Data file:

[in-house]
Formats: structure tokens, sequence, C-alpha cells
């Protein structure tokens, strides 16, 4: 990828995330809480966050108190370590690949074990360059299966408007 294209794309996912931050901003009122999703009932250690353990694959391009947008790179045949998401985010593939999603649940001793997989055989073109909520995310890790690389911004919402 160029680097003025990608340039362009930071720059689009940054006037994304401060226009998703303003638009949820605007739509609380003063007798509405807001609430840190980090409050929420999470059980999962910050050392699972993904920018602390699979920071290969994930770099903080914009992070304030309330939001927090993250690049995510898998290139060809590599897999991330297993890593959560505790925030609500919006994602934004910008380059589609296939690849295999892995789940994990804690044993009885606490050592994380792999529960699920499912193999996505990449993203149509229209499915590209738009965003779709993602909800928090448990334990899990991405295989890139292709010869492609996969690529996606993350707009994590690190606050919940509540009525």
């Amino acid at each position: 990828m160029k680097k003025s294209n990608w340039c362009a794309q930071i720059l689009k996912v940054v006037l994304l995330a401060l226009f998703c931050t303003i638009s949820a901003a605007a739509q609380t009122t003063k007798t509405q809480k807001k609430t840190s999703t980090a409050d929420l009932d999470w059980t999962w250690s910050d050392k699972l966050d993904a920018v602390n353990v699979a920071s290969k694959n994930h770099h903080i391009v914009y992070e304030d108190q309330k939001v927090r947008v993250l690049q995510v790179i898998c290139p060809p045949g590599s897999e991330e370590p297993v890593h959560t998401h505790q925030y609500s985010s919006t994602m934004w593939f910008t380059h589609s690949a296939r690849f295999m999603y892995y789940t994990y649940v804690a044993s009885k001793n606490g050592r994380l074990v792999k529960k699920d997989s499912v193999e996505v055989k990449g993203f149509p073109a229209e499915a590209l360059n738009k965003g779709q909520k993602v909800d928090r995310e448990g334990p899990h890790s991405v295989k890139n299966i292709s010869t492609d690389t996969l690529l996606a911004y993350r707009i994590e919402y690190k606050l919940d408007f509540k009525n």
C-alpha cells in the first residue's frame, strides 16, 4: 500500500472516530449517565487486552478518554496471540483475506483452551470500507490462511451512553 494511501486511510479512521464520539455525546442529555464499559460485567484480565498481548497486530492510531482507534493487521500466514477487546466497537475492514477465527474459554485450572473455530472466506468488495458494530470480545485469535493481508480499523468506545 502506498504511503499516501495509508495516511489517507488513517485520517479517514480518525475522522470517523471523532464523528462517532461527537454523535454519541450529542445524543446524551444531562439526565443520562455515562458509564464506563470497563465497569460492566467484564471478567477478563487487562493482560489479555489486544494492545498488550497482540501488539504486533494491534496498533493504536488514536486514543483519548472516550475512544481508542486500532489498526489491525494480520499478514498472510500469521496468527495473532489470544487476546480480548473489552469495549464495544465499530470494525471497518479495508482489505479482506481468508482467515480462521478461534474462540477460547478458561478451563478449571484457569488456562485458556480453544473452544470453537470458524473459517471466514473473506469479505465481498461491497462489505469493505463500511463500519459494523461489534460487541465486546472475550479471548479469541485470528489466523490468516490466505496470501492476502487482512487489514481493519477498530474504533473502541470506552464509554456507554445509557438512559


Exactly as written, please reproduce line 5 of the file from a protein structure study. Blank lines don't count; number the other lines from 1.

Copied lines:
C-alpha cells in the first residue's frame, strides 16, 4: 500500500472516530449517565487486552478518554496471540483475506483452551470500507490462511451512553 494511501486511510479512521464520539455525546442529555464499559460485567484480565498481548497486530492510531482507534493487521500466514477487546466497537475492514477465527474459554485450572473455530472466506468488495458494530470480545485469535493481508480499523468506545 502506498504511503499516501495509508495516511489517507488513517485520517479517514480518525475522522470517523471523532464523528462517532461527537454523535454519541450529542445524543446524551444531562439526565443520562455515562458509564464506563470497563465497569460492566467484564471478567477478563487487562493482560489479555489486544494492545498488550497482540501488539504486533494491534496498533493504536488514536486514543483519548472516550475512544481508542486500532489498526489491525494480520499478514498472510500469521496468527495473532489470544487476546480480548473489552469495549464495544465499530470494525471497518479495508482489505479482506481468508482467515480462521478461534474462540477460547478458561478451563478449571484457569488456562485458556480453544473452544470453537470458524473459517471466514473473506469479505465481498461491497462489505469493505463500511463500519459494523461489534460487541465486546472475550479471548479469541485470528489466523490468516490466505496470501492476502487482512487489514481493519477498530474504533473502541470506552464509554456507554445509557438512559